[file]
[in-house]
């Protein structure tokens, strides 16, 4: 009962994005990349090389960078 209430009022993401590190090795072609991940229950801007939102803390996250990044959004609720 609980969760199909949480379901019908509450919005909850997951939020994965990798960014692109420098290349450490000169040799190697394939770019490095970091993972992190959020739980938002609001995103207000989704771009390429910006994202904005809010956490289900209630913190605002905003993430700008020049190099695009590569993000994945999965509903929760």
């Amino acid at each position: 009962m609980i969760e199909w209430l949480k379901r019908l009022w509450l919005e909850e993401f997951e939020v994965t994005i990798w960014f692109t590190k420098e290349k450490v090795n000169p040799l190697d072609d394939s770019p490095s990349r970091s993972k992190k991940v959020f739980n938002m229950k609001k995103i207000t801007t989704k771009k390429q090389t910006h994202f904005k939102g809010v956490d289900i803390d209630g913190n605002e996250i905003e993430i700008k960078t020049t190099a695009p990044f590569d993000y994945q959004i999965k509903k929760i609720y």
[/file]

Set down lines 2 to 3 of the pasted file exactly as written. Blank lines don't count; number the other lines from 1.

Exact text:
């Protein structure tokens, strides 16, 4: 009962994005990349090389960078 209430009022993401590190090795072609991940229950801007939102803390996250990044959004609720 609980969760199909949480379901019908509450919005909850997951939020994965990798960014692109420098290349450490000169040799190697394939770019490095970091993972992190959020739980938002609001995103207000989704771009390429910006994202904005809010956490289900209630913190605002905003993430700008020049190099695009590569993000994945999965509903929760």
């Amino acid at each position: 009962m609980i969760e199909w209430l949480k379901r019908l009022w509450l919005e909850e993401f997951e939020v994965t994005i990798w960014f692109t590190k420098e290349k450490v090795n000169p040799l190697d072609d394939s770019p490095s990349r970091s993972k992190k991940v959020f739980n938002m229950k609001k995103i207000t801007t989704k771009k390429q090389t910006h994202f904005k939102g809010v956490d289900i803390d209630g913190n605002e996250i905003e993430i700008k960078t020049t190099a695009p990044f590569d993000y994945q959004i999965k509903k929760i609720y």